I have been playing D&D5 for something like five months now, even though I don’t play very often. Here are a few things that struck me; most of it is compared with third edition, as the basic d20 mechanics are quite close and it’s what I played most in not-so-ancient times.
Ease of play
First, the game feels much faster than third edition. I guess the single most important factor here is the advantage/disadvantage system; basically, you just have it or you don’t, but you don’t waste time computing bonuses and penalties for every single die roll. This is not to say I use it exactly as written; last time we played, the PCs firing crossbows at goblins at long range and through trees did get the disadvantage even though they also had the higher ground. But my point is, as a DM, I can use common sense rather than look up modifiers in a table.
I don’t use the feats optional rule yet. I will probably allow players to pick feats as their characters get to level 4, but I didn’t allow them at first level. So I can’t really compare the new-style feats to the third edition system here; we’ll see as we use them in actual play.
One big difference with what I have known before, notably for fighter-types, is the use of special abilities rather than feats (second wind comes to mind). Another one is the unlimited use of cantrips for “pure” spellcasters (I think Pathfinder has the same kind of rule but I have never played it). Together, these give the game something of a video game feel. I thought this would bother me but somehow it works quite well in actual play.
The rules may be quite simple, but the books have a tendency to split parts of the same rule on different pages, sometimes even in different chapters. For instance, the PHB says on p. 182 that climbing adds 1’ of movement cost to each 1’ of actual movement, and on p. 190 that moving through difficult terrain does the same, so moving on a steep wooded slope costs 3’ of movement for each 1’ of actual move. I was unable to find the two modifiers listed in a single place, though.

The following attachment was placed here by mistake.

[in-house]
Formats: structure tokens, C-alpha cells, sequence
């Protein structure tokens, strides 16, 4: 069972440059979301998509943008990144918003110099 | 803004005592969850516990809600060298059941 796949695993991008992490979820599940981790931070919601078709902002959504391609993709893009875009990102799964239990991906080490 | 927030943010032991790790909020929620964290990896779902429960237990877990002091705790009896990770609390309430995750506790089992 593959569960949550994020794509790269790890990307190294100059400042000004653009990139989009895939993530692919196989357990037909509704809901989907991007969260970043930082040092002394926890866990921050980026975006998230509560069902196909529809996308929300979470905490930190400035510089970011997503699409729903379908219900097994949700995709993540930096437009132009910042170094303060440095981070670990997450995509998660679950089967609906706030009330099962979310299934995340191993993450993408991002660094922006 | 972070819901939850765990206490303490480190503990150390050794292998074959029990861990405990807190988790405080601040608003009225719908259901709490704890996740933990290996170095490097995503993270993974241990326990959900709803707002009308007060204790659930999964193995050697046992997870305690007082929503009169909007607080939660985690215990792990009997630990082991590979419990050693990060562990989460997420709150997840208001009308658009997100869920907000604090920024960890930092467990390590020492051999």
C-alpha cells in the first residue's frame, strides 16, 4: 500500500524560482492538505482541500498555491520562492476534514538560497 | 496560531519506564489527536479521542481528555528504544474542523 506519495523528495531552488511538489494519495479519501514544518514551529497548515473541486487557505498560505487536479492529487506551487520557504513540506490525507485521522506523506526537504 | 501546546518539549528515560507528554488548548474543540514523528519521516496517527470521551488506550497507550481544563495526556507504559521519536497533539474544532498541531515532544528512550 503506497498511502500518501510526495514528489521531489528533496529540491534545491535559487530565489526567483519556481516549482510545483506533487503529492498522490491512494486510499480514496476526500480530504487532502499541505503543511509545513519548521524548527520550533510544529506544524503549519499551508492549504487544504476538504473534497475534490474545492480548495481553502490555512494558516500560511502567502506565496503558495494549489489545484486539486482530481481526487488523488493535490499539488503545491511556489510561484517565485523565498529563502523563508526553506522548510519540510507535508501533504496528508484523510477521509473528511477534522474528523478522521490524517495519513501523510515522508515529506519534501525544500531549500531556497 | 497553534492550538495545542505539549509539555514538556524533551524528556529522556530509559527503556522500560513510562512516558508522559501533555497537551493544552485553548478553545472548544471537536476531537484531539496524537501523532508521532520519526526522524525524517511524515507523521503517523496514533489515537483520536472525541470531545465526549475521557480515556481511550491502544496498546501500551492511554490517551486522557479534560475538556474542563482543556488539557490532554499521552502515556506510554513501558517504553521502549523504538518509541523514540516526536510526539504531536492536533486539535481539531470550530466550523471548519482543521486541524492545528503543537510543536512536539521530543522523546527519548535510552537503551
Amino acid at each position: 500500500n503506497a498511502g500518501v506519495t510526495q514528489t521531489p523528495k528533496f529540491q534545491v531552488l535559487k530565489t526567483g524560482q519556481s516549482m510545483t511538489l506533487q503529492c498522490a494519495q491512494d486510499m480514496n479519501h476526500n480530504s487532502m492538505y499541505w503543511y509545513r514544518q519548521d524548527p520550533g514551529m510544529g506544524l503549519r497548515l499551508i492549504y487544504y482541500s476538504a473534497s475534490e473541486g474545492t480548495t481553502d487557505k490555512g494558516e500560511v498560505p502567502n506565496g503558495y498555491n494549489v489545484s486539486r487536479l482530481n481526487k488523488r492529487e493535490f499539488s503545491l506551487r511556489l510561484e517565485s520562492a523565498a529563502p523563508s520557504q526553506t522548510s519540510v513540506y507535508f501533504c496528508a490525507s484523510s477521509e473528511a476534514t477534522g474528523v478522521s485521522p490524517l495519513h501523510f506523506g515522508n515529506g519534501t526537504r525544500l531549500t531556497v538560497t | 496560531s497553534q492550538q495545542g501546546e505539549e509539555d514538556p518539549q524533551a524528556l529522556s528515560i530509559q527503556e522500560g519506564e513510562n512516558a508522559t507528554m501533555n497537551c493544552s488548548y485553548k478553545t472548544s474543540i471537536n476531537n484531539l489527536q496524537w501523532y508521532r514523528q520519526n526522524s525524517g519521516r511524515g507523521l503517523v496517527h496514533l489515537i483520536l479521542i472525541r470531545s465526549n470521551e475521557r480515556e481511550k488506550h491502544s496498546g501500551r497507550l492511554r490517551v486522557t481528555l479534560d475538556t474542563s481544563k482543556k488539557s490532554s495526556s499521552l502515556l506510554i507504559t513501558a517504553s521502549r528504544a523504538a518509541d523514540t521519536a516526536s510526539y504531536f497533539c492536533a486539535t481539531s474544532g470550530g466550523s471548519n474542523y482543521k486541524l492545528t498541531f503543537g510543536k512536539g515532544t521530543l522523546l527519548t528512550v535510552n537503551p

Same goes for the use of scrolls; the DMG states on p. 139 that anyone able to read can use magic scrolls, and on p. 200 that spell scrolls can only be used by a spell caster of the right class. I must confess I can’t remember if there were other scrolls beside the spell variety in D&D3; in fifth edition, as far as I can tell, the only other kind is the scrolls of protection. This rule may seem obvious to many, but as for me, I didn’t even imagine they were non-spell scrolls when I first read p. 139.
Rules I forget
OK, so this part is not about the game itself but about the way I play it. Apart from the issues I mentionned in the previous paragraph, I still haven’t managed to use the inspiration rule. I make a mental note about it before each game, and I still manage to forget it during play. I have pinned a big fat note that just reads “inspiration” behind my DM screen; we’ll see if I still can manage to forget it next time.
That’s about it for this time; the next post will probably be about my actual campaign. See you then!